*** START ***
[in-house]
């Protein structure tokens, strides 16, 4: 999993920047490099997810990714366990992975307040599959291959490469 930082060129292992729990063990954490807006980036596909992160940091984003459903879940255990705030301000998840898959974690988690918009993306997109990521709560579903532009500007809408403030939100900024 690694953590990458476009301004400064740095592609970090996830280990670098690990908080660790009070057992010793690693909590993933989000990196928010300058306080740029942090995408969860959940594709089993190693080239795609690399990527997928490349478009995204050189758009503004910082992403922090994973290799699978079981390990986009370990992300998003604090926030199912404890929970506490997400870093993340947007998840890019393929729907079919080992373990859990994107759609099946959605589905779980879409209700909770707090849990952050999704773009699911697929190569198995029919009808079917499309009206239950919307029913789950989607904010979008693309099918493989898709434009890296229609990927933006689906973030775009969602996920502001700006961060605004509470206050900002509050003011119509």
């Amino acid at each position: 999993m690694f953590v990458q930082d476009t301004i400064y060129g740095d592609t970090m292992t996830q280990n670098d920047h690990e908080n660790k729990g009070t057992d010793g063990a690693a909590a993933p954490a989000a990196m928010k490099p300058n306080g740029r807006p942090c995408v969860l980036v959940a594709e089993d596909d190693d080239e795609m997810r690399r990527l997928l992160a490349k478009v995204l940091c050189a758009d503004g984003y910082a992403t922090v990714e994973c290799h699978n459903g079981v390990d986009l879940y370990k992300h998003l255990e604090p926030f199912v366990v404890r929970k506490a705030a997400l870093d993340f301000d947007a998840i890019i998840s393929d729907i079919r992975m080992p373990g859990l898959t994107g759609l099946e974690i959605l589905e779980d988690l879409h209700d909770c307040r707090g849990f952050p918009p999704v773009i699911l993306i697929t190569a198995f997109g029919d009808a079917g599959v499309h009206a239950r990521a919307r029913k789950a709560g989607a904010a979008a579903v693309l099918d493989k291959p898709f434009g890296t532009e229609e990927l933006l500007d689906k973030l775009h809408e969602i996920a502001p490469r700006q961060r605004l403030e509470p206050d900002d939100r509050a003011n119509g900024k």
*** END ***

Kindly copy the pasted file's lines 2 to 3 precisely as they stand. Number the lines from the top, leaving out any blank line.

């Protein structure tokens, strides 16, 4: 999993920047490099997810990714366990992975307040599959291959490469 930082060129292992729990063990954490807006980036596909992160940091984003459903879940255990705030301000998840898959974690988690918009993306997109990521709560579903532009500007809408403030939100900024 690694953590990458476009301004400064740095592609970090996830280990670098690990908080660790009070057992010793690693909590993933989000990196928010300058306080740029942090995408969860959940594709089993190693080239795609690399990527997928490349478009995204050189758009503004910082992403922090994973290799699978079981390990986009370990992300998003604090926030199912404890929970506490997400870093993340947007998840890019393929729907079919080992373990859990994107759609099946959605589905779980879409209700909770707090849990952050999704773009699911697929190569198995029919009808079917499309009206239950919307029913789950989607904010979008693309099918493989898709434009890296229609990927933006689906973030775009969602996920502001700006961060605004509470206050900002509050003011119509």
């Amino acid at each position: 999993m690694f953590v990458q930082d476009t301004i400064y060129g740095d592609t970090m292992t996830q280990n670098d920047h690990e908080n660790k729990g009070t057992d010793g063990a690693a909590a993933p954490a989000a990196m928010k490099p300058n306080g740029r807006p942090c995408v969860l980036v959940a594709e089993d596909d190693d080239e795609m997810r690399r990527l997928l992160a490349k478009v995204l940091c050189a758009d503004g984003y910082a992403t922090v990714e994973c290799h699978n459903g079981v390990d986009l879940y370990k992300h998003l255990e604090p926030f199912v366990v404890r929970k506490a705030a997400l870093d993340f301000d947007a998840i890019i998840s393929d729907i079919r992975m080992p373990g859990l898959t994107g759609l099946e974690i959605l589905e779980d988690l879409h209700d909770c307040r707090g849990f952050p918009p999704v773009i699911l993306i697929t190569a198995f997109g029919d009808a079917g599959v499309h009206a239950r990521a919307r029913k789950a709560g989607a904010a979008a579903v693309l099918d493989k291959p898709f434009g890296t532009e229609e990927l933006l500007d689906k973030l775009h809408e969602i996920a502001p490469r700006q961060r605004l403030e509470p206050d900002d939100r509050a003011n119509g900024k």